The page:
Joint Subcommittee to Study Noncredit Education for
Workforce Training in Virginia
November 10, 1997, Herndon
Offering a "Blueprint for Technology-Based
Economic Growth in Virginia," the director of the Center for
Innovative Technology (CIT) cited the work of a 1997 technology
summit sponsored by CIT, the Virginia Chamber of Commerce, and
the Virginia Technology Council that combined six regions,
seven technology sectors, and 600 business leaders. Described as
the "driving force" of Virginia's economy, the technology sector
in the Commonwealthencompassing aerospace,
biotechnology, electronics, high-performance manufacturing, information
technology and telecommunications, and energy and
environmental industriesis reflected in 2,450 companies,
employing 290,000 workers and generating $13.8 billion in wages in 1996.
Growing at a rate tripling that of the overall economy, the
technology sector in Virginia is expected to expand to an
estimated 4,000 companies, 330,000 workers, and $22 billion in wages
in 2002. Sixty-three percent of the growth in Virginia's gross
state product in the last five years can be linked to
high-technology industries and technology workers. The information
technology industry now reports 190,000 job vacancies, a number
that is expected to double over the next five years. Northern
Virginia alone reports 19,000 technology job vacancies,
representing over $850 million in lost wages.
Citing a significant mismatch between workplace
requirements and skills of the available workforce, the CIT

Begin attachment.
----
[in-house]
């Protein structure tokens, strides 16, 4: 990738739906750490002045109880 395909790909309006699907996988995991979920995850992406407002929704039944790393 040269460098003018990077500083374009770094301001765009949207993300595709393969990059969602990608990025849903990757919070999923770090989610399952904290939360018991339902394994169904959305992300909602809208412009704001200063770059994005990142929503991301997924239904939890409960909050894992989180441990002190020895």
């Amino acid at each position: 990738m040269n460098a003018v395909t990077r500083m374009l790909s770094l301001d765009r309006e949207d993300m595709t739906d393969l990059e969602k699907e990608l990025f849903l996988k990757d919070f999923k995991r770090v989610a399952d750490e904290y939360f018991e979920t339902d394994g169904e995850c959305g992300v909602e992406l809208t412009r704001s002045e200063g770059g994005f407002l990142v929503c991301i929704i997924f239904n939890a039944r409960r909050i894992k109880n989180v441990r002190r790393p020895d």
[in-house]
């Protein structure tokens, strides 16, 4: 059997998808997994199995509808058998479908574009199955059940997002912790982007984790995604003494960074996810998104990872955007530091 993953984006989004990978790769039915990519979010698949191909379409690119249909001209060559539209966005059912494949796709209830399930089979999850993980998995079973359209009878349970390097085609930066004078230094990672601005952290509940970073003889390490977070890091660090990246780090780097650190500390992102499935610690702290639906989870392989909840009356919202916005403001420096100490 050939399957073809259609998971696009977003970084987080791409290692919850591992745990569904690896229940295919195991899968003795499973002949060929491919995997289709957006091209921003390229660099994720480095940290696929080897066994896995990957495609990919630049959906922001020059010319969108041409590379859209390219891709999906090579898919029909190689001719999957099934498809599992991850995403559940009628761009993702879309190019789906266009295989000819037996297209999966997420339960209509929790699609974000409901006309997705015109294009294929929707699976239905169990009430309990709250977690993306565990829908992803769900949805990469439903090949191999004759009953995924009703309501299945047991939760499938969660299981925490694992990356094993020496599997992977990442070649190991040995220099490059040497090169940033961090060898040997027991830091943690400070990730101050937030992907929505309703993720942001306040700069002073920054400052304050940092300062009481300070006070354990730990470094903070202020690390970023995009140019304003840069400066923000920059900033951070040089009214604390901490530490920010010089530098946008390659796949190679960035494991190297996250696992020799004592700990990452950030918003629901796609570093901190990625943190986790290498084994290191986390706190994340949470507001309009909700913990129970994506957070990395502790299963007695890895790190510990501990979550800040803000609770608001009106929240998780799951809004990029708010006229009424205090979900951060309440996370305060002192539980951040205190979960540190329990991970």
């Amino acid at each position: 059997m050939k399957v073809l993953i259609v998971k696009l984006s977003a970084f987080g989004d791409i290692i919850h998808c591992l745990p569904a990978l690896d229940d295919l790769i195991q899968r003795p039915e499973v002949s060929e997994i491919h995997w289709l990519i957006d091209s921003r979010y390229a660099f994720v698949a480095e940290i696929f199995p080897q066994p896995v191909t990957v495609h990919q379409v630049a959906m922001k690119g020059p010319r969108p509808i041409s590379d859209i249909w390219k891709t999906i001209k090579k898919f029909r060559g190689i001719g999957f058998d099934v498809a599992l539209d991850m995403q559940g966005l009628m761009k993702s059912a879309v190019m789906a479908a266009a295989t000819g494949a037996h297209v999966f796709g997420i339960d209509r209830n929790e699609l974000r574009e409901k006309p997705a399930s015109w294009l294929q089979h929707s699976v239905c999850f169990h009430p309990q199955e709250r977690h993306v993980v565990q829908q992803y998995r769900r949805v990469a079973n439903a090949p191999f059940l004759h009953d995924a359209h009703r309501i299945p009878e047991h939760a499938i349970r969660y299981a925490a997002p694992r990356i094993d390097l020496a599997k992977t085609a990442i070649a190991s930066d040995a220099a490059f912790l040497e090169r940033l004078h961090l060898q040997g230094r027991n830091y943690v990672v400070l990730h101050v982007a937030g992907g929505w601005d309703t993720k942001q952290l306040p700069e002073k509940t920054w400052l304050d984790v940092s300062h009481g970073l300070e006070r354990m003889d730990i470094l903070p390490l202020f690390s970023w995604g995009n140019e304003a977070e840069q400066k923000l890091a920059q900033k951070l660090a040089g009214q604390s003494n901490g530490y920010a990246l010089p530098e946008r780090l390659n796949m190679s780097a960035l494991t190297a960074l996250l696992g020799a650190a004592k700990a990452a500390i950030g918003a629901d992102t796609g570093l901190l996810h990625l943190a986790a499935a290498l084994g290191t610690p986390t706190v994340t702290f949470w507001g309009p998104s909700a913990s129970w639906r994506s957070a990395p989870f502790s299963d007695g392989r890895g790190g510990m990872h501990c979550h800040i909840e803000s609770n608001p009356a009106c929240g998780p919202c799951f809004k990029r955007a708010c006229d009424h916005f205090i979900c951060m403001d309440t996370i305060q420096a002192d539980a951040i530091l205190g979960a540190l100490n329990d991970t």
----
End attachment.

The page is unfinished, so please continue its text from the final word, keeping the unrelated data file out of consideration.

director noted that superior systems of higher education and
public schools are "vital" to the future of the technology industry
in Virginia. Among the recommendations offered to meet the
demand for technology workers:
That 15 High Skills Workforce Development Centers,
called for by the Virginia Technology Summit's Blueprint for
Technology-Based Economic Growth in Virginia, be established
in the next 10 years to coordinate specific high-skill training
needs of particular regions and industries, that oversight for
these centers be vested in 11-member regional advisory boards
appointed by the Governor, and that a statewide Workforce
Training Advisory Board, consisting of the chairs of the
regional boards, be established to coordinate the activities of the centers.
Included among the centers' work would be arranging for
local skills assessments and job counseling for workers seeking
retraining; coordinating an annual survey of regional
high-skills training needs; soliciting proposals from community
colleges, four-year institutions, and proprietary schools to meet
identified needs and determining and "certifying" which
respondents offered adequate training; awarding "certificates of
completion" to participants in these programs; and apprising local
business of these services. Individual centers could be designated as
a "Center for Excellence" for particular specialized
training; Net.Work.Virginia, the ATM broadband communications
system serving the Commonwealth, would assist in
transmitting these classes to other sites.
That each community college serving as a regional
High Skills Workforce Development Center be appropriated
$325,000 each year to support center operations, supplemented
by $150,000 in cash or in-kind contributions from local
governments or businesses in the region served, and that an
additional $500,000 be appropriated in the second year of the biennium
to the center designated as the first Center for Excellence.
That the Virginia Community College System (VCCS)
be designated as the state agency with primary responsibility
for the Commonwealth's high skills workforce training and
development, act as the administrative arm of the High
Skills Workforce Development Centers, and provide staff support
to Regional Advisory Boards.
That the Commonwealth appropriate $5.4 million in
the next biennium ($1.8 million in the first year and $3.6
million in the second year) to fund overhead costs for certified
training programs offered by a community college.
That any entity, public or private, within the
Commonwealth be eligible to provide worker assessment and training.
That a tuition guarantee loan program for workforce